WalkUP Roslindale is excited to announce another milestone toward making the Roslindale Gateway Path a reality. After completing a vision report (two-page summary) with students from the Tufts Urban and Environmental Policy and Planning program just about a year ago, we raised donations to fund a “10% conceptual plan” for the path by an engineering firm, the Horsley Witten Group (“Sustainable Environmental Solutions”). This study has just wrapped up and we are holding a public event on Monday, May 8, 2017 at 6:30pm at the Weld Hill Research Building in the Arnold Arboretum, 1300 Centre Street, to present the final product and invite more community feedback and support.
Our past events for this project have had a big turnout, and we hope this one will as well. As a preview of the report, a couple of images below show in more detail the proposed route for “section 1” of the path, starting at the Roslindale Village Commuter Rail stop, as well as a visual rendering of a section of the path.
Please RSVP so we can prepare for the right size group! Spread the word, and don’t forget to join for a Jane’s Walk in the area of the path the day before (May 7).
As part of the international movement of holding citizen-led walking tours promoting community-based city building during the month of May in honor of pioneer urbanist Jane Jacobs (that’s her in the graphic next to the Jane’s Walk logo) and in collaboration with our friends at WalkBoston, WalkUP Roslindale will be hosting its first-ever Jane’s Walk on Sunday, May 7, 2017 starting at 1 pm at the southeast corner of the Arboretum. We will wind our way along the proposed route of the Roslindale Gateway Path and the proposed Blackwell Path Extension, hopefully connect with a couple of key stakeholders at the Arboretum Road arch, and then hear from WalkUP Roslindale/Rozzie Bikes‘ own Mark Tedrow about walking and cycling connections to the Southwest Corridor and Franklin Park that will result from completion of the ongoing Casey Arborway project at Forest Hills. Hope to see you there!!!
Most public and media attention to the questions that will appear on our ballots next Tuesday has focused on questions 1 through 4. But for WalkUP Rozzie and many allied organizations, Question 5 has the greatest impact potential. We need your help in spreading the word (both via social media and in the real world)!
On November 8th, Boston voters have the opportunity to secure a lasting investment for local parks and open space, historic preservation, and affordable housing. The Community Preservation Act (CPA), which will appear as Question #5 on the ballot, is your opportunity to improve quality of life in Boston by helping the city:
- Build and improve parks, playgrounds, trails, and gardens – including greenways that make up the Emerald Network
- Acquire land to protect water quality and reduce climate change impacts
- Restore and preserve historic buildings, and rehabilitate underutilized resources
- Create thousands of new, affordable homes for seniors, families, and veterans
Currently, too many people in Boston lack adequate access to parklands and open space. WalkUP Roslindale strongly believes that safe, enjoyable streets, parks, and neighborhoods should not be a privilege afforded to some, but a right guaranteed to all. It’s time to invest in a better, more equitable Boston.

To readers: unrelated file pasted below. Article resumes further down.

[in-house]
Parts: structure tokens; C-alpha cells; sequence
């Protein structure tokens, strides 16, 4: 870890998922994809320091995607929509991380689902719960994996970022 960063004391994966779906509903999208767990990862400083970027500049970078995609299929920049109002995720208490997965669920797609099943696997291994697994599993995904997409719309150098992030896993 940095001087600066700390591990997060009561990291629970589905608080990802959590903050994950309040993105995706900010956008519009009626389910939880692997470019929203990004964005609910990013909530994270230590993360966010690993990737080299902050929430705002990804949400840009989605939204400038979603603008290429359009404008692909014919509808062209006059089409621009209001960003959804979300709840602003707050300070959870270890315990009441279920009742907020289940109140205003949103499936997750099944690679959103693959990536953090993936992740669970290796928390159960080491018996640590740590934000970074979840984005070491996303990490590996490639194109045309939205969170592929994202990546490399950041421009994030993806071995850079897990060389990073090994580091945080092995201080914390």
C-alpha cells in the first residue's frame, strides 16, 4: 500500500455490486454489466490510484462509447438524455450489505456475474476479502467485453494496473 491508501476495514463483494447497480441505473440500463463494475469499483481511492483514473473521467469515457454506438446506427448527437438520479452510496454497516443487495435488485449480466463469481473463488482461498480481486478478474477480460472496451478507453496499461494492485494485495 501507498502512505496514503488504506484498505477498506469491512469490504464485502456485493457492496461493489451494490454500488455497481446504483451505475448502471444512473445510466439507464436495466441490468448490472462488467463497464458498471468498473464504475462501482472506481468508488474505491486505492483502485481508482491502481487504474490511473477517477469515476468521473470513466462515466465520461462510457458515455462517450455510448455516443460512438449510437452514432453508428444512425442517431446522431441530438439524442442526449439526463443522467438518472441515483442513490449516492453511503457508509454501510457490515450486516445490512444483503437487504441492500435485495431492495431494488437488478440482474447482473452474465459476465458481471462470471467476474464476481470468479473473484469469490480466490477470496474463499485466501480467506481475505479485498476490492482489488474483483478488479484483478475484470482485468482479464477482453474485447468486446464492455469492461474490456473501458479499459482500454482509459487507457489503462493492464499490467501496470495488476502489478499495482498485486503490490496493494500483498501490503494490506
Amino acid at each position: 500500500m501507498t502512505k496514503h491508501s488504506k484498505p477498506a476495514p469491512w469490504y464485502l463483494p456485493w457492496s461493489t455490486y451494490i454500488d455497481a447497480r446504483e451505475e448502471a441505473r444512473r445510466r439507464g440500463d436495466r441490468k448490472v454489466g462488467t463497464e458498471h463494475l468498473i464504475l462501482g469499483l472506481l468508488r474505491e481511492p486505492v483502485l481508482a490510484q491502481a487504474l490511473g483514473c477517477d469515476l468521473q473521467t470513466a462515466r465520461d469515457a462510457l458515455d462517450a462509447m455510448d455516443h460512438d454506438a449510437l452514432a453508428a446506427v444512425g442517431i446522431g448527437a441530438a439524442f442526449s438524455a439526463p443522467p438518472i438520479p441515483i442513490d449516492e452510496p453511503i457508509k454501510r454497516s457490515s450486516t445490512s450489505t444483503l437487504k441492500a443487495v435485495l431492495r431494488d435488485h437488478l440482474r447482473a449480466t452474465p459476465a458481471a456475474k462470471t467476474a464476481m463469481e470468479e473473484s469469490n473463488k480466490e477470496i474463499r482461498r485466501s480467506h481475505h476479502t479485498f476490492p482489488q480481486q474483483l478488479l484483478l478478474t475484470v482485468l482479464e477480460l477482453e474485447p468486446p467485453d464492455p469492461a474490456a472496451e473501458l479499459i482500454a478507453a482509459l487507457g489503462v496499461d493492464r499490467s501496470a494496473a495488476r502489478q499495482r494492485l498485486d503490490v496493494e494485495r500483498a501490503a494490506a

Through CPA, the City of Boston has an opportunity to generate over $20 million every year in dedicated funding to create and improve parks, restore historic sites, and build new affordable homes throughout Boston’s neighborhoods.
Thanks to our friends at Livable Streets Alliance for help with this copy. See also the Yes on 5 website and this well-written column from Adrian Walker at the Boston Globe in support of the measure.
If you have time to click on this link at grist:
read the intro, and then watch the short video — I believe that’s a 4 minute time commitment in total — you’ll find it worth your while. An excellent summary of what makes a place walkable, how it’s achieved, and what it’s good for. Enjoy and then get out there and get to it!
I have fielded more than one note that I left the Arboretum Gateway Path off the top-of-mind list for WUR’s 2015 roundup. This is an accurate critique and so: mea culpa. The AGP was a major initiative in 2015 and, I strongly suspect, will be a major initiative this year and going forward until it’s done. In brief: We love this idea of a new Arboretum gateway and path at the Roslindale commuter rail station that would provide an alternate ped/bike path to the South/Archdale bridge area, where it would link to an extension of the existing Blackwell/Bussey Brook path (and on to Forest Hills and the Southwest Corridor path) and allow for a new, more welcoming entrance to the Arboretum at Archdale as well. We are furthermore delighted at the receptive potential partners we’ve found in our own City and State government, the Arnold Arboretum, the Arboretum Park Conservancy, RVMS, Livable Streets, and our friends at Tufts University’s environmental program who are currently conducting an initial feasibility analysis for the path. It’s also been a great way to connect early with our friends at Rozzie Bikes.
So — as we head into 2016, expect the Arboretum Gateway Path to be something we continue to talk about and organize around, a lot.
We enthusiastically support the Rozzie Urban Wild protection campaign, an effort spearheaded by WalkUP members and East Roslindale/Mt. Hope-Canterbury neighborhood residents Lisa Beatman and Rick Yoder. Back in November, the West Roxbury/Roslindale Bulletin highlighted the systemic disregard for Greenbelt protection along American Legion Highway. More recently, the Bulletin ran another piece, detailing the potential for the area to be turned into a vibrant greenspace. Check out both stories, and kudos to Lisa and Rick for keeping the spotlight on this important initiative!